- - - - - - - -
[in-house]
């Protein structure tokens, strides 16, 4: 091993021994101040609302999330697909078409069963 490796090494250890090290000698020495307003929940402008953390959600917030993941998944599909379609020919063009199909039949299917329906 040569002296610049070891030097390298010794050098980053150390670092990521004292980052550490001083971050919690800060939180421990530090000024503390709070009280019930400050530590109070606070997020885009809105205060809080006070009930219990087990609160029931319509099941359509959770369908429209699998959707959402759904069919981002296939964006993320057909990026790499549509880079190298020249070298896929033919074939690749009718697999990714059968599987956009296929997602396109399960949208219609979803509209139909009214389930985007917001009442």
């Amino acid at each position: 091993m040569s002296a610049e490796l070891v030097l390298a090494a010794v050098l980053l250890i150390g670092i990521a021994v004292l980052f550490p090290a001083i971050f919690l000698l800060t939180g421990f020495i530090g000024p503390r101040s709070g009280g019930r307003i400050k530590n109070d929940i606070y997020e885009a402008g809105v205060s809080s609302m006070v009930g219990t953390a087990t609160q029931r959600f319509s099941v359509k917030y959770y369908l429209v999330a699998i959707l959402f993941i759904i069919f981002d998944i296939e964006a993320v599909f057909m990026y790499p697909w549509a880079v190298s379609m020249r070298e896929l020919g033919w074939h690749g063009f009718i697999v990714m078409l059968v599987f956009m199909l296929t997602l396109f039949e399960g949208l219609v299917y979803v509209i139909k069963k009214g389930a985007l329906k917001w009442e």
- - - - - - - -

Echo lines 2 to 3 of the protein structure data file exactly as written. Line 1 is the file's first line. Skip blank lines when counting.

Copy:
């Protein structure tokens, strides 16, 4: 091993021994101040609302999330697909078409069963 490796090494250890090290000698020495307003929940402008953390959600917030993941998944599909379609020919063009199909039949299917329906 040569002296610049070891030097390298010794050098980053150390670092990521004292980052550490001083971050919690800060939180421990530090000024503390709070009280019930400050530590109070606070997020885009809105205060809080006070009930219990087990609160029931319509099941359509959770369908429209699998959707959402759904069919981002296939964006993320057909990026790499549509880079190298020249070298896929033919074939690749009718697999990714059968599987956009296929997602396109399960949208219609979803509209139909009214389930985007917001009442």
């Amino acid at each position: 091993m040569s002296a610049e490796l070891v030097l390298a090494a010794v050098l980053l250890i150390g670092i990521a021994v004292l980052f550490p090290a001083i971050f919690l000698l800060t939180g421990f020495i530090g000024p503390r101040s709070g009280g019930r307003i400050k530590n109070d929940i606070y997020e885009a402008g809105v205060s809080s609302m006070v009930g219990t953390a087990t609160q029931r959600f319509s099941v359509k917030y959770y369908l429209v999330a699998i959707l959402f993941i759904i069919f981002d998944i296939e964006a993320v599909f057909m990026y790499p697909w549509a880079v190298s379609m020249r070298e896929l020919g033919w074939h690749g063009f009718i697999v990714m078409l059968v599987f956009m199909l296929t997602l396109f039949e399960g949208l219609v299917y979803v509209i139909k069963k009214g389930a985007l329906k917001w009442e």